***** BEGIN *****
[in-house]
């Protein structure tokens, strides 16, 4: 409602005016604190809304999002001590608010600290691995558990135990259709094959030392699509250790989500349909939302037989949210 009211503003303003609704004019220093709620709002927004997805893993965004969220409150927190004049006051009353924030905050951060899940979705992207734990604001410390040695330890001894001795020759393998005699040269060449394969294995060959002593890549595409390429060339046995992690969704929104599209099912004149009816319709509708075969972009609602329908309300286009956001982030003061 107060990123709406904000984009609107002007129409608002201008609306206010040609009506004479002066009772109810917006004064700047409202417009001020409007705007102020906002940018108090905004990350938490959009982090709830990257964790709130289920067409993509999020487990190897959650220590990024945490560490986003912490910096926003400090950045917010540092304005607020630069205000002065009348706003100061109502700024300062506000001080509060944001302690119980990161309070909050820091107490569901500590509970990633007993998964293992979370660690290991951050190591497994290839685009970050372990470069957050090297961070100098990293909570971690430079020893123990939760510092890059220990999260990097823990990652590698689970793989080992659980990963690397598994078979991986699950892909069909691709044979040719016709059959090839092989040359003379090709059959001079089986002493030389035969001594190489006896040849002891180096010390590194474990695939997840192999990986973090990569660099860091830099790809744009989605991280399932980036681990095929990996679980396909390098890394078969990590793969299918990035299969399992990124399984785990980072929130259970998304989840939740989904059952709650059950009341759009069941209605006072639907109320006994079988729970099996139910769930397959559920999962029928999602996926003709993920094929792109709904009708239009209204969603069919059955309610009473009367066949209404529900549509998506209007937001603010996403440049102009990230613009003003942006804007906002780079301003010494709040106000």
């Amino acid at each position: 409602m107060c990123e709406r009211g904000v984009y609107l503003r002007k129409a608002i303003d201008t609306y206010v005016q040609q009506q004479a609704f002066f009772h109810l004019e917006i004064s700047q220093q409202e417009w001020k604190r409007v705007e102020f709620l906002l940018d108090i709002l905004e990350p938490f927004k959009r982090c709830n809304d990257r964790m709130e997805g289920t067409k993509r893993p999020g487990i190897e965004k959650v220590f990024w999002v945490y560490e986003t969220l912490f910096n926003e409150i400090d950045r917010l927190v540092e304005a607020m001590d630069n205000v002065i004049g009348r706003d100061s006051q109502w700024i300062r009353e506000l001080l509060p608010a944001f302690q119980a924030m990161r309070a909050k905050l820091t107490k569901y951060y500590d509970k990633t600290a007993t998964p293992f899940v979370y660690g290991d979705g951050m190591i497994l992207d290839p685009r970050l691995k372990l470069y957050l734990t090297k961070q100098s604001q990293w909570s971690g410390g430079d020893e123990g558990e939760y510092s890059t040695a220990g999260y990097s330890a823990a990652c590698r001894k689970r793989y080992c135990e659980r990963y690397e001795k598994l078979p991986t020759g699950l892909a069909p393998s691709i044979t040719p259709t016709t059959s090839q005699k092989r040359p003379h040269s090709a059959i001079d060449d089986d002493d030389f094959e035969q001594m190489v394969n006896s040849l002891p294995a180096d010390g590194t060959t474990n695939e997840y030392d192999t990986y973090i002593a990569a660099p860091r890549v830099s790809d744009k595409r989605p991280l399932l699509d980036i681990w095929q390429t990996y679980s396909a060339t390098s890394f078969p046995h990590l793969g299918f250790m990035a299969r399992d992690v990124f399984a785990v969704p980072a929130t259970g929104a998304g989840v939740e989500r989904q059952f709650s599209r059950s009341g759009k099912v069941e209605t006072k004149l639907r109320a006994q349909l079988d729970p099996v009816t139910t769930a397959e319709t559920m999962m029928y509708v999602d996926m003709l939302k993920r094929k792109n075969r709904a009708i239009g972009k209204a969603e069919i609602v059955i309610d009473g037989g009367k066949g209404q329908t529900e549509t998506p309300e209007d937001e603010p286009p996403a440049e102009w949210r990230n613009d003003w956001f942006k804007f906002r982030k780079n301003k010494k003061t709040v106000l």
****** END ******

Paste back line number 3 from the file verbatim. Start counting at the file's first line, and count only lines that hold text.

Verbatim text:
């Amino acid at each position: 409602m107060c990123e709406r009211g904000v984009y609107l503003r002007k129409a608002i303003d201008t609306y206010v005016q040609q009506q004479a609704f002066f009772h109810l004019e917006i004064s700047q220093q409202e417009w001020k604190r409007v705007e102020f709620l906002l940018d108090i709002l905004e990350p938490f927004k959009r982090c709830n809304d990257r964790m709130e997805g289920t067409k993509r893993p999020g487990i190897e965004k959650v220590f990024w999002v945490y560490e986003t969220l912490f910096n926003e409150i400090d950045r917010l927190v540092e304005a607020m001590d630069n205000v002065i004049g009348r706003d100061s006051q109502w700024i300062r009353e506000l001080l509060p608010a944001f302690q119980a924030m990161r309070a909050k905050l820091t107490k569901y951060y500590d509970k990633t600290a007993t998964p293992f899940v979370y660690g290991d979705g951050m190591i497994l992207d290839p685009r970050l691995k372990l470069y957050l734990t090297k961070q100098s604001q990293w909570s971690g410390g430079d020893e123990g558990e939760y510092s890059t040695a220990g999260y990097s330890a823990a990652c590698r001894k689970r793989y080992c135990e659980r990963y690397e001795k598994l078979p991986t020759g699950l892909a069909p393998s691709i044979t040719p259709t016709t059959s090839q005699k092989r040359p003379h040269s090709a059959i001079d060449d089986d002493d030389f094959e035969q001594m190489v394969n006896s040849l002891p294995a180096d010390g590194t060959t474990n695939e997840y030392d192999t990986y973090i002593a990569a660099p860091r890549v830099s790809d744009k595409r989605p991280l399932l699509d980036i681990w095929q390429t990996y679980s396909a060339t390098s890394f078969p046995h990590l793969g299918f250790m990035a299969r399992d992690v990124f399984a785990v969704p980072a929130t259970g929104a998304g989840v939740e989500r989904q059952f709650s599209r059950s009341g759009k099912v069941e209605t006072k004149l639907r109320a006994q349909l079988d729970p099996v009816t139910t769930a397959e319709t559920m999962m029928y509708v999602d996926m003709l939302k993920r094929k792109n075969r709904a009708i239009g972009k209204a969603e069919i609602v059955i309610d009473g037989g009367k066949g209404q329908t529900e549509t998506p309300e209007d937001e603010p286009p996403a440049e102009w949210r990230n613009d003003w956001f942006k804007f906002r982030k780079n301003k010494k003061t709040v106000l």